Peter Grant is reaching the end of his probation with the Metropolitan Police in London and the time has come to choose a role within that mighty institution. Unfortunately, he seems unsuited to the exciting life of a detective and he is heavily recommended to move into the Case Progression Unit, which spends all its days shuffling paperwork. It may be vitally important to the daily operations of the police force, but he fears that he might die of boredom.
Fortunately, Peter displays a rather unexpected talent for seeing the dead when a ghost approaches him and reports witnessing a strange case of beheading. Rather than gibbering or staying quiet about the details he gathers from his ghostly informant, Peter reveals his encounter and is quickly introduced to Detective Chief Inspector Thomas Nightingale, the head of a secret branch of the Met that deals with anything decidedly ‘uncanny’. He soon becomes embroiled in trying to catch a strangely familiar murderer with a penchant for hitting people with very large sticks. At the same time he needs to learn to do magic and settle an increasingly heated dispute between Mother and Father Thames.
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I have to admit that one of the advantages of running a book group is that I can occasionally misuse my power to add suggestions from my stupidly long ‘To Read’ list. I was aware that Rivers of London, the English title, had caused quite a stir when it was first published and the reviews of the subsequent titles had only added to my conviction that I needed to read this series. Being a serious fan of Jim Butcher’s Dresden Files, I was rather hoping that this would be something similar, only with a English feel. I was not disappointed.
Peter Grant is a suitably imperfect hero, who spends too much time thinking about random stuff to really pay attention to the process of police work. He gets hung up on seemingly trivial details and then misses the important stuff that seems blazingly obvious to his best friend, and potential love interest, Leslie. It is no surprise that she ends up working for the Criminal Investigation Division, whilst Peter seems destined to die by a thousand paper cuts. The fact that Peter is not perfect makes him much more appealing and relatable than some heroes, and I certainly appreciated the fact that Leslie is so much better at being a ‘copper’ than he is: I always like a bit of gender equality in my reading.
I was also rather pleased that Peter’s abilities were not as suddenly amazing as those that many heroes display. His progress with magic is slow and somewhat dangerous as he repeatedly sets fire to things and keeps destroying his mobile phone. This allows us to accept the fantastical elements of the storyline much more easily because we take baby steps into this slightly different version of the real world. Of course there are things that are incredibly ‘uncanny’ but we are surrounded by mundane details and so they seem wonderfully possible. However, I rather wish that the editorial team had put a red pen through much of the seemingly endless lists of travelling directions. At times the book did almost descend into feeling like a print out from Google Maps or the recitations of a GPS. They were unnecessarily detailed and were rather distracting to those of us who do not have an intimate knowledge of inner London. This is a minor point, though, and my only criticism of world building that was generally impressive.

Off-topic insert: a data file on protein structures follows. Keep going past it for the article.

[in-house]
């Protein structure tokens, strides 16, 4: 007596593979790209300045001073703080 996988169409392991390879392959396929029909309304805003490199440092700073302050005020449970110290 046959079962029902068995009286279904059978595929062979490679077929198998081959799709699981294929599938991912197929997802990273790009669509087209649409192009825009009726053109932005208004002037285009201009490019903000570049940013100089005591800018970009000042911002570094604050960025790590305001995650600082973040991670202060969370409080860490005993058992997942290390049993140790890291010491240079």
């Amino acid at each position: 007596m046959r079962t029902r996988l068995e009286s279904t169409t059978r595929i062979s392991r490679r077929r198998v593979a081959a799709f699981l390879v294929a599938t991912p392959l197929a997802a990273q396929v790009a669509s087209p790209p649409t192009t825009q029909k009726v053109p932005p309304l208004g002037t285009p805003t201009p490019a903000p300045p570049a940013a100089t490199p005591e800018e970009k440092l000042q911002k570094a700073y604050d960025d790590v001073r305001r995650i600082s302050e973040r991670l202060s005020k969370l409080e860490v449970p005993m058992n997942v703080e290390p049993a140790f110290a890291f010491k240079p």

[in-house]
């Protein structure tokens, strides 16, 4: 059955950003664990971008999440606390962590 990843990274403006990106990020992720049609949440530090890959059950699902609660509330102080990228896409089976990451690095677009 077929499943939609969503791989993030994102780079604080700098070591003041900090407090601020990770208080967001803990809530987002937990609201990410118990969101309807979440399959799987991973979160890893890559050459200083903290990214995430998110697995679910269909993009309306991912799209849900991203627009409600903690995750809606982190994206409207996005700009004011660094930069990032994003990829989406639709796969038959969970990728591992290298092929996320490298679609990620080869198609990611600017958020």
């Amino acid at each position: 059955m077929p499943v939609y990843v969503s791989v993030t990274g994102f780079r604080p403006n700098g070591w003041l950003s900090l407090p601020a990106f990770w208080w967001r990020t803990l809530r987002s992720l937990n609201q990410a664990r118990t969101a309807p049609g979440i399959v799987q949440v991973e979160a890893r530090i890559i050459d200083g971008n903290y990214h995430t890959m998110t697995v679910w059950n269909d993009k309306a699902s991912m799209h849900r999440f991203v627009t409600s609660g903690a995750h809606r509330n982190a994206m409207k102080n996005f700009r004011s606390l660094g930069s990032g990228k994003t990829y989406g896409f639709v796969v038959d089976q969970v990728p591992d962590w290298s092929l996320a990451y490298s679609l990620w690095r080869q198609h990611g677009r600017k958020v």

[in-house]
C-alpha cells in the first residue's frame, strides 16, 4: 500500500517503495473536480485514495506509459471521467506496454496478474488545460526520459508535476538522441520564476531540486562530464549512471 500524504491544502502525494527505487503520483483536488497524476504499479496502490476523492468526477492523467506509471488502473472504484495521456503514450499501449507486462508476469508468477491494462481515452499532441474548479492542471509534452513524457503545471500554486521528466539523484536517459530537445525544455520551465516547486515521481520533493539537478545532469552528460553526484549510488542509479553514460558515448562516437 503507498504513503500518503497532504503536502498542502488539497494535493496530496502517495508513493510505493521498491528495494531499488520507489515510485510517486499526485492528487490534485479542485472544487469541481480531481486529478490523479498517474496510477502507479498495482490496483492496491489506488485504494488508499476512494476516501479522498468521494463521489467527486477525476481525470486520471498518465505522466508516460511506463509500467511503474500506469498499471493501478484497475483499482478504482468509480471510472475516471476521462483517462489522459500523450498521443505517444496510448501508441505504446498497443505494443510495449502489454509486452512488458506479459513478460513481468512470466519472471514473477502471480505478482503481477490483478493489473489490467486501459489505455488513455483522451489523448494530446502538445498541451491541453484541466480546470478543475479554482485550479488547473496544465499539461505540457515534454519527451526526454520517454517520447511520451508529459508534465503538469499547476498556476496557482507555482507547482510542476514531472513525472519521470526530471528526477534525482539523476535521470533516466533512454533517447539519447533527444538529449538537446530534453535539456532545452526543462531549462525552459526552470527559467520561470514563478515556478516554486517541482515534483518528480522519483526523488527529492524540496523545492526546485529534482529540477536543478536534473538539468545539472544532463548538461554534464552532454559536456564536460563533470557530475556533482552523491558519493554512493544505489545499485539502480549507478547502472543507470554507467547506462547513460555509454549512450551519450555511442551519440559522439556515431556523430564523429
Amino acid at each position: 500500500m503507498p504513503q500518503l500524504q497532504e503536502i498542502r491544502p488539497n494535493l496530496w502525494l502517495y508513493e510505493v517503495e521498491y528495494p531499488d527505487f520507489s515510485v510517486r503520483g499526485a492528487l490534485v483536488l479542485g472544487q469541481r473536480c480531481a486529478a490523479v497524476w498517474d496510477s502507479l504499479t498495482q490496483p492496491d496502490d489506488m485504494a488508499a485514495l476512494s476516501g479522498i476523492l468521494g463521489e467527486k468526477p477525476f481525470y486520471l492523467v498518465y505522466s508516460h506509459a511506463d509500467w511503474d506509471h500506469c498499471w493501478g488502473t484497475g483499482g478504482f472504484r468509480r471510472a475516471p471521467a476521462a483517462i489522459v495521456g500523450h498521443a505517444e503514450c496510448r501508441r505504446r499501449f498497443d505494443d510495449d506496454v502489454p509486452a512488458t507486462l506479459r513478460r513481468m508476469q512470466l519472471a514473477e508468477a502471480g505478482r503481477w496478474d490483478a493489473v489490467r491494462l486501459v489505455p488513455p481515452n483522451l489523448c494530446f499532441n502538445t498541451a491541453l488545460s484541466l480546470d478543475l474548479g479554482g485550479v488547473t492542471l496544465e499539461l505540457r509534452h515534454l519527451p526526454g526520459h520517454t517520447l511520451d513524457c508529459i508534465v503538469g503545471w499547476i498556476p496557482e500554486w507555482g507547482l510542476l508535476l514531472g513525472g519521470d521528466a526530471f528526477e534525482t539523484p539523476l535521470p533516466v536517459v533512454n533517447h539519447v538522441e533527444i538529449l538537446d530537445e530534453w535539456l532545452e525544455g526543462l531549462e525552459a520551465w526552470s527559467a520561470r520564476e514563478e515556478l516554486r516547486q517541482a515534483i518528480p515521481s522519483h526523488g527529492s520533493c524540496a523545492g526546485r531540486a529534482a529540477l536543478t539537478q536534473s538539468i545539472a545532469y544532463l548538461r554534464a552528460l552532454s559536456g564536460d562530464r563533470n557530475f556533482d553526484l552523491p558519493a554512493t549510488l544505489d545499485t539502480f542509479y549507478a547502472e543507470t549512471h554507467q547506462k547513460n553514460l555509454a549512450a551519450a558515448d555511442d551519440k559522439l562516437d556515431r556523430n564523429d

The tone of the writing felt very British to me, with Peter displaying a dry humor and sarcastic turn of phrase that had me chuckling away as I read. His relationship with Leslie seemed particularly English, with his forlorn longing and inability to tell her how he actually feels. This lack of self confidence was rather endearing and helped to counteract the fantastical elements of his new found abilities and experiences. However, the very British feel included some cultural references that were rather obscure and caused slight issues for some of the group. They made the wise decision to simply go with the flow, though, so it did not detract from the experience very much.
As the first in a series, there was surprisingly little time spent on extensive world building and very few times that felt like we were being subjected to excessive exposition. This left me with many unanswered questions at the end of the book, although the plotlines reached satisfying conclusions. It left me wanting to move on through the series to see what else is revealed, rather than being frustrated by a lack of resolution or needless teasers.
Whilst some people might be a little uncomfortable with the descriptions of the strange injuries that we encounter, I heartily recommend this title to anyone who wants a good Urban Fantasy with a British feel.